Simultaneously with the national legislative elections of October 18, 1981 elections were held for the selection of Greek representatives to the European Parliament the then EEC (European Economic Community). These were called second-order elections in the sense that they were considered less important by the voters, parties, and the media, compared with national first class elections. They are usually determined more by the domestic political cleavages than by alternatives originating in the EEC/EU (Karl Heinz and Hermann 1980). Often turnout is expected to be lower than in national elections. The voters use second-order elections in order to vote for protest party or marginal groups and not in favour of the mainstream parties which they vote in national elections. Thus, second-order elections are often used by the voters to punish the governing parties. PASOK received 40,12% and 10 seats, New Democracy with 31,34% and 8 seats. The voters strengthened the parties of the communist Left: ΚΚΕ receives 12,84 and 3 seats, ΚΚΕ-interior receives 5.30% and 1 seat. The centre-left pro-EEC Party of Democratic Socialism (KODISO) receives 4,26% and 1 seat. Far-right Party of Progressives received 1,96% and 1 seat. The other voters voted for various small centre-right and far-right political parties and groups.
PASOK in government lift injustices done by the ruling political elites to segments of the population during the past decades establishing the rule of law as well as a welfare state based on the rule of law and human rights. This strategy was sine qua non condition in order to incorporate the excluded masses in the system. But Its initial strategic goals were to cease the exploitation of man by man and to achieve human liberation were gradually changed between 1977 and 1981. New goals were now the “narrowing of the gap between different income groups’’, and the “generating of a self-supporting national development” in order to reduce the “uneven distribution of income” by overcoming “the peripheral development” of the country (Spourdalakis 1986). PASOK was not any more the radical left movement of the 1970s (Close 2002). After its defeat in the elections of 1981 New Democracy retreated to an anti-communist and reactionary discourse in order to maintain the party’s unity on traditional right-wing lines. Rallis resigned from his post of president. The party’s parliamentary group selected Evangelos Averoff as New Democracy’s leader (Diamandouros and Gunther 2001).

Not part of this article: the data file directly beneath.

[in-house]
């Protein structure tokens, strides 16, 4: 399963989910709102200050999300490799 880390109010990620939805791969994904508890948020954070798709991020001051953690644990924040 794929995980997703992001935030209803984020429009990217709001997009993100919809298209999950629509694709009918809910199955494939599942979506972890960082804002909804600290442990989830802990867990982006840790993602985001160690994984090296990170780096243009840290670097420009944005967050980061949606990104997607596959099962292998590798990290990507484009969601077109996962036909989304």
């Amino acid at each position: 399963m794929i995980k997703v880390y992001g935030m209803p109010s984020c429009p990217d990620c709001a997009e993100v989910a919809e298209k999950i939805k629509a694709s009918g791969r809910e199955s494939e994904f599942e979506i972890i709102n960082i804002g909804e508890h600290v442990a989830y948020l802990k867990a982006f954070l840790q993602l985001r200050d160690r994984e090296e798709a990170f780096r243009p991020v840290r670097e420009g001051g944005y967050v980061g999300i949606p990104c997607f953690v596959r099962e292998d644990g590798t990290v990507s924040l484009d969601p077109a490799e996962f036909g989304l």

Οn the left side of the political spectrum the communist movement seems to have lost its attractiveness. KKE could not justify the policies of the Soviet Union and of the COMECON (military invasion in Afghanistan, coup in Poland and outlawing of Solidarity labour union, violations of human rights etc.). Moreover, PASOK’s policy to satisfy of long-standing demands of the Left and all progressive and modernizing forces of the country (recognition of the national resistance between 1941-1944, granting pension and benefits to resistance fighters, changes in family law and especially the abolition of the legal requirement of dowry (Halkias 2004). The renewing and radical left organizations were entering a decade of crisis. Many members left the party and created theoretical journals, political periodicals and social movement organizations (human rights, ecological groups etc.). Those members who remained in the party split into two main factions led by Leonidas Kyrkos (favoured the transformation of the party) and Yannis Banias (favoured the upgrade of the party’s communist identity).